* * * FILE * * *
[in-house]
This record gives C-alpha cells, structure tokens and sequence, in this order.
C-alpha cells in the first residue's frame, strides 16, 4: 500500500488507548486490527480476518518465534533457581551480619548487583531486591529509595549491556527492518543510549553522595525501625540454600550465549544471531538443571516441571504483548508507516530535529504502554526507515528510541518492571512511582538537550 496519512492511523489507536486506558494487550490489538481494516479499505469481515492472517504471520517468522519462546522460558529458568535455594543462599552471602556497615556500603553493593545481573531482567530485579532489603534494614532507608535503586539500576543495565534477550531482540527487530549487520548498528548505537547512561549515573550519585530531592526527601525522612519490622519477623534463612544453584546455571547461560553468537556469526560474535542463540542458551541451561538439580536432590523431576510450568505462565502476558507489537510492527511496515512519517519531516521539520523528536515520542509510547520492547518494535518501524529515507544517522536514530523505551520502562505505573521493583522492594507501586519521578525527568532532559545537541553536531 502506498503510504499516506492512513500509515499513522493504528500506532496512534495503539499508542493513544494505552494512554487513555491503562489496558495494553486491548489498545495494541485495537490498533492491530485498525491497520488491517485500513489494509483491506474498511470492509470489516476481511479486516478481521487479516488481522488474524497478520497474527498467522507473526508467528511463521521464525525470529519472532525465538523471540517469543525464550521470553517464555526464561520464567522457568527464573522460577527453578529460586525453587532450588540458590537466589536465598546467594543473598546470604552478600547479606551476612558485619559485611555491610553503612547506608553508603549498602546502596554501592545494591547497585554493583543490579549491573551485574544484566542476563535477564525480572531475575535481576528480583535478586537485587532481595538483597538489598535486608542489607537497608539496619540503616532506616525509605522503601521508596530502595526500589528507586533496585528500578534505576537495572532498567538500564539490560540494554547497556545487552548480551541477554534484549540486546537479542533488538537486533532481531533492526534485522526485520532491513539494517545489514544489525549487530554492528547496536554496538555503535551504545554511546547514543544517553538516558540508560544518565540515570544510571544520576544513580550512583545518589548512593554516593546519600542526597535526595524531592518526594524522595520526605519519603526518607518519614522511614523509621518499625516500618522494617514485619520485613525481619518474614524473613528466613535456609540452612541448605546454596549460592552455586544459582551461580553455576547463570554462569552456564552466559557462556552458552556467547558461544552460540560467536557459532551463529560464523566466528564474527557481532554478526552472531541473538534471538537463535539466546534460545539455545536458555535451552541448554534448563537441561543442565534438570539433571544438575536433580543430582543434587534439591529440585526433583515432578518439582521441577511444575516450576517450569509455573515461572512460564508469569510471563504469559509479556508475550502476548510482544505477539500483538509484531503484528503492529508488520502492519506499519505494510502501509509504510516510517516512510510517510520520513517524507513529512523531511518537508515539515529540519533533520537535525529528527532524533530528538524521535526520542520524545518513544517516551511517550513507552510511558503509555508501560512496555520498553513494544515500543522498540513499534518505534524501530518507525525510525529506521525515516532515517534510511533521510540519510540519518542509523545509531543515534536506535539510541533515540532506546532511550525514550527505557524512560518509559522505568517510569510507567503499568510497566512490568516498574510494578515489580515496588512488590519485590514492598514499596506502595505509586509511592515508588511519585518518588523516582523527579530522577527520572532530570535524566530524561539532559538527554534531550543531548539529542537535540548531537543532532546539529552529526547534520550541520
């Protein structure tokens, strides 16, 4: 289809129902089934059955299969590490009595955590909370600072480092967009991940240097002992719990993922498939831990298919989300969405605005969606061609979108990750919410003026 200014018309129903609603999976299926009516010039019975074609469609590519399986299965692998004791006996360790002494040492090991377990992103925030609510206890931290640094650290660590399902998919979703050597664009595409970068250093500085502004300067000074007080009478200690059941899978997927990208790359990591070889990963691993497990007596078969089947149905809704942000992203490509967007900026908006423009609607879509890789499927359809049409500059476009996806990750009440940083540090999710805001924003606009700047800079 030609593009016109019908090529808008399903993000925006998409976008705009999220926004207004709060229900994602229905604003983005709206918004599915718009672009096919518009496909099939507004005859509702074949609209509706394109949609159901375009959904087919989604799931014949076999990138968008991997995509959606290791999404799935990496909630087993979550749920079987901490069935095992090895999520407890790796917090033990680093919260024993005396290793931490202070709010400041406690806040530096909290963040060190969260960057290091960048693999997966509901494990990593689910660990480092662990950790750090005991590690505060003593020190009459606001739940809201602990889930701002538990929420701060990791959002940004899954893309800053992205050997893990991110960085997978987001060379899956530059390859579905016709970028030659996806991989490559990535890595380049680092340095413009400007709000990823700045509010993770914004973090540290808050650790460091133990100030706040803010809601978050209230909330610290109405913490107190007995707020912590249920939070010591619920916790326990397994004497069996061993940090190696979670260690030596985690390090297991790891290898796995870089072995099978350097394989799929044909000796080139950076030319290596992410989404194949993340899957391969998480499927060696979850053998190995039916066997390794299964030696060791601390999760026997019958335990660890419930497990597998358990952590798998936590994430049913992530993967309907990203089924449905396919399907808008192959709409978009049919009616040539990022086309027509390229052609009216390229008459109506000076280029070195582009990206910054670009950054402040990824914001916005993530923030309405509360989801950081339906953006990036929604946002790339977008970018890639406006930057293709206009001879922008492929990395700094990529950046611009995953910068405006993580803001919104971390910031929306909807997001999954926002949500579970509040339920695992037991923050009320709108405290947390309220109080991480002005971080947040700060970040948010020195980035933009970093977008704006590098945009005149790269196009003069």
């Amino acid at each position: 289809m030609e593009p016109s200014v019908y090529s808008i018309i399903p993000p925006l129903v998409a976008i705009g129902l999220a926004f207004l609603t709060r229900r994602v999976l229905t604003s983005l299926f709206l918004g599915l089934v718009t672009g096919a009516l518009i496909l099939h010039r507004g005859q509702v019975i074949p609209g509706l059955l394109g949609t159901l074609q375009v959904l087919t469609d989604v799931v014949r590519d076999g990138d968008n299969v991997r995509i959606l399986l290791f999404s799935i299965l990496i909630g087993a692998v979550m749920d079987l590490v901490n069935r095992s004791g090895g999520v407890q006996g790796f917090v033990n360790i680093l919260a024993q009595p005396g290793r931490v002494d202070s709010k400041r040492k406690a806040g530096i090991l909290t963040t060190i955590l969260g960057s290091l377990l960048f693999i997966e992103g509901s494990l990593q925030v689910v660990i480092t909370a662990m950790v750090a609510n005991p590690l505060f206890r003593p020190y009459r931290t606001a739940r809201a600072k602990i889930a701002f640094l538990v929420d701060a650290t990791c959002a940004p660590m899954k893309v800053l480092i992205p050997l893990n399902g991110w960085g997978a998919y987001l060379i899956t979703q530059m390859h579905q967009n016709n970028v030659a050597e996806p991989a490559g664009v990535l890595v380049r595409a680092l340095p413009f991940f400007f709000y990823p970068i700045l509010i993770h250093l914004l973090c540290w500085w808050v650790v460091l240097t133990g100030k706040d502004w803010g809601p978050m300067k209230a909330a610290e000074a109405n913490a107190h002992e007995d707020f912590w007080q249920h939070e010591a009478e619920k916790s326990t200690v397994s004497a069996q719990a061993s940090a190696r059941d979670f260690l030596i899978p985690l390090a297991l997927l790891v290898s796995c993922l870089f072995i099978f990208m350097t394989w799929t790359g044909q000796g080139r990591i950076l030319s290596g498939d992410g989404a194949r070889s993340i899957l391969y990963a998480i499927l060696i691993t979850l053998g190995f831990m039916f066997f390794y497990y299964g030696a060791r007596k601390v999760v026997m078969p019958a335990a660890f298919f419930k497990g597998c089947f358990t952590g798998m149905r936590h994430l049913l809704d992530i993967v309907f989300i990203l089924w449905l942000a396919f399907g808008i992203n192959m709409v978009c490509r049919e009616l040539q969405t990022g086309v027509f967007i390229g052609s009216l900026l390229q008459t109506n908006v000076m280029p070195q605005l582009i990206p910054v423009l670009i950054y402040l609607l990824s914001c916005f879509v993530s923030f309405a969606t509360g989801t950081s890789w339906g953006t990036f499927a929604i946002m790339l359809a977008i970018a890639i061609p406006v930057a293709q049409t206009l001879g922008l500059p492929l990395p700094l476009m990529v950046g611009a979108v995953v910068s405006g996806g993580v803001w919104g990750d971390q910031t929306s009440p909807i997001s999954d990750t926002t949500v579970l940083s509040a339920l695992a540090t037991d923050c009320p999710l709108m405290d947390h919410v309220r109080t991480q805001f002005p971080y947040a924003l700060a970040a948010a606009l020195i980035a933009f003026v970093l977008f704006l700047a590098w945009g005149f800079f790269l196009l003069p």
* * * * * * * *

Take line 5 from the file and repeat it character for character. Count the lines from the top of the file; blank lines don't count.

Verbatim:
């Amino acid at each position: 289809m030609e593009p016109s200014v019908y090529s808008i018309i399903p993000p925006l129903v998409a976008i705009g129902l999220a926004f207004l609603t709060r229900r994602v999976l229905t604003s983005l299926f709206l918004g599915l089934v718009t672009g096919a009516l518009i496909l099939h010039r507004g005859q509702v019975i074949p609209g509706l059955l394109g949609t159901l074609q375009v959904l087919t469609d989604v799931v014949r590519d076999g990138d968008n299969v991997r995509i959606l399986l290791f999404s799935i299965l990496i909630g087993a692998v979550m749920d079987l590490v901490n069935r095992s004791g090895g999520v407890q006996g790796f917090v033990n360790i680093l919260a024993q009595p005396g290793r931490v002494d202070s709010k400041r040492k406690a806040g530096i090991l909290t963040t060190i955590l969260g960057s290091l377990l960048f693999i997966e992103g509901s494990l990593q925030v689910v660990i480092t909370a662990m950790v750090a609510n005991p590690l505060f206890r003593p020190y009459r931290t606001a739940r809201a600072k602990i889930a701002f640094l538990v929420d701060a650290t990791c959002a940004p660590m899954k893309v800053l480092i992205p050997l893990n399902g991110w960085g997978a998919y987001l060379i899956t979703q530059m390859h579905q967009n016709n970028v030659a050597e996806p991989a490559g664009v990535l890595v380049r595409a680092l340095p413009f991940f400007f709000y990823p970068i700045l509010i993770h250093l914004l973090c540290w500085w808050v650790v460091l240097t133990g100030k706040d502004w803010g809601p978050m300067k209230a909330a610290e000074a109405n913490a107190h002992e007995d707020f912590w007080q249920h939070e010591a009478e619920k916790s326990t200690v397994s004497a069996q719990a061993s940090a190696r059941d979670f260690l030596i899978p985690l390090a297991l997927l790891v290898s796995c993922l870089f072995i099978f990208m350097t394989w799929t790359g044909q000796g080139r990591i950076l030319s290596g498939d992410g989404a194949r070889s993340i899957l391969y990963a998480i499927l060696i691993t979850l053998g190995f831990m039916f066997f390794y497990y299964g030696a060791r007596k601390v999760v026997m078969p019958a335990a660890f298919f419930k497990g597998c089947f358990t952590g798998m149905r936590h994430l049913l809704d992530i993967v309907f989300i990203l089924w449905l942000a396919f399907g808008i992203n192959m709409v978009c490509r049919e009616l040539q969405t990022g086309v027509f967007i390229g052609s009216l900026l390229q008459t109506n908006v000076m280029p070195q605005l582009i990206p910054v423009l670009i950054y402040l609607l990824s914001c916005f879509v993530s923030f309405a969606t509360g989801t950081s890789w339906g953006t990036f499927a929604i946002m790339l359809a977008i970018a890639i061609p406006v930057a293709q049409t206009l001879g922008l500059p492929l990395p700094l476009m990529v950046g611009a979108v995953v910068s405006g996806g993580v803001w919104g990750d971390q910031t929306s009440p909807i997001s999954d990750t926002t949500v579970l940083s509040a339920l695992a540090t037991d923050c009320p999710l709108m405290d947390h919410v309220r109080t991480q805001f002005p971080y947040a924003l700060a970040a948010a606009l020195i980035a933009f003026v970093l977008f704006l700047a590098w945009g005149f800079f790269l196009l003069p």